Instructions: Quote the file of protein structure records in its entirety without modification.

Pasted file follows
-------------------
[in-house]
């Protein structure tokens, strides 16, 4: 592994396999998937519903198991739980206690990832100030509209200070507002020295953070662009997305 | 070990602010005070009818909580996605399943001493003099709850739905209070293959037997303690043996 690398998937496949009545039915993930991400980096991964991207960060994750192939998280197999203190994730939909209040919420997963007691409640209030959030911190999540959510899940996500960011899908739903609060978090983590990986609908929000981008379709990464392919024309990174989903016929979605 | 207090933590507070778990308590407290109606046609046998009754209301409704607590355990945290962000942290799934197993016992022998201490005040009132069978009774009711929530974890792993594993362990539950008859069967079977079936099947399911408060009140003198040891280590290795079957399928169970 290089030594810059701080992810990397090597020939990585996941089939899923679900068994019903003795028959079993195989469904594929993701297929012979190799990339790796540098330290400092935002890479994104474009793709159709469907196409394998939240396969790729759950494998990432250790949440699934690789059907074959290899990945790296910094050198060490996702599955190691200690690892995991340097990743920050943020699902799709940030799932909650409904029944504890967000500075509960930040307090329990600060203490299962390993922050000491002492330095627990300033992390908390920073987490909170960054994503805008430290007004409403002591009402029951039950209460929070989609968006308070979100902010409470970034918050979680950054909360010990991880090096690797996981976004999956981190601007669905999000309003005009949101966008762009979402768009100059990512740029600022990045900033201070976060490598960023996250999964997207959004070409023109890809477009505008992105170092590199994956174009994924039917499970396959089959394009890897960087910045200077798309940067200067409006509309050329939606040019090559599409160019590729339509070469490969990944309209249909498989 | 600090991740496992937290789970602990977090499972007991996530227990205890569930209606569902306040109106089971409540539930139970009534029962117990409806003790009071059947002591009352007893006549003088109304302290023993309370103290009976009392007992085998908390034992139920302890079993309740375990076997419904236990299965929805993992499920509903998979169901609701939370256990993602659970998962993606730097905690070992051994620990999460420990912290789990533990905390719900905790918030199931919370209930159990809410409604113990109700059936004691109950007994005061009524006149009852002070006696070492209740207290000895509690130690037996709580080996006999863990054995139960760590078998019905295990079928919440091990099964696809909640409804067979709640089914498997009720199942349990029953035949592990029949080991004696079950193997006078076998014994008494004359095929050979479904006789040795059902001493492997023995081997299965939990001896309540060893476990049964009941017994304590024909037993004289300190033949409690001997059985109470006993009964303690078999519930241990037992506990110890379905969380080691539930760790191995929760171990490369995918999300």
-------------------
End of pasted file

[in-house]
């Protein structure tokens, strides 16, 4: 592994396999998937519903198991739980206690990832100030509209200070507002020295953070662009997305 | 070990602010005070009818909580996605399943001493003099709850739905209070293959037997303690043996 690398998937496949009545039915993930991400980096991964991207960060994750192939998280197999203190994730939909209040919420997963007691409640209030959030911190999540959510899940996500960011899908739903609060978090983590990986609908929000981008379709990464392919024309990174989903016929979605 | 207090933590507070778990308590407290109606046609046998009754209301409704607590355990945290962000942290799934197993016992022998201490005040009132069978009774009711929530974890792993594993362990539950008859069967079977079936099947399911408060009140003198040891280590290795079957399928169970 290089030594810059701080992810990397090597020939990585996941089939899923679900068994019903003795028959079993195989469904594929993701297929012979190799990339790796540098330290400092935002890479994104474009793709159709469907196409394998939240396969790729759950494998990432250790949440699934690789059907074959290899990945790296910094050198060490996702599955190691200690690892995991340097990743920050943020699902799709940030799932909650409904029944504890967000500075509960930040307090329990600060203490299962390993922050000491002492330095627990300033992390908390920073987490909170960054994503805008430290007004409403002591009402029951039950209460929070989609968006308070979100902010409470970034918050979680950054909360010990991880090096690797996981976004999956981190601007669905999000309003005009949101966008762009979402768009100059990512740029600022990045900033201070976060490598960023996250999964997207959004070409023109890809477009505008992105170092590199994956174009994924039917499970396959089959394009890897960087910045200077798309940067200067409006509309050329939606040019090559599409160019590729339509070469490969990944309209249909498989 | 600090991740496992937290789970602990977090499972007991996530227990205890569930209606569902306040109106089971409540539930139970009534029962117990409806003790009071059947002591009352007893006549003088109304302290023993309370103290009976009392007992085998908390034992139920302890079993309740375990076997419904236990299965929805993992499920509903998979169901609701939370256990993602659970998962993606730097905690070992051994620990999460420990912290789990533990905390719900905790918030199931919370209930159990809410409604113990109700059936004691109950007994005061009524006149009852002070006696070492209740207290000895509690130690037996709580080996006999863990054995139960760590078998019905295990079928919440091990099964696809909640409804067979709640089914498997009720199942349990029953035949592990029949080991004696079950193997006078076998014994008494004359095929050979479904006789040795059902001493492997023995081997299965939990001896309540060893476990049964009941017994304590024909037993004289300190033949409690001997059985109470006993009964303690078999519930241990037992506990110890379905969380080691539930760790191995929760171990490369995918999300």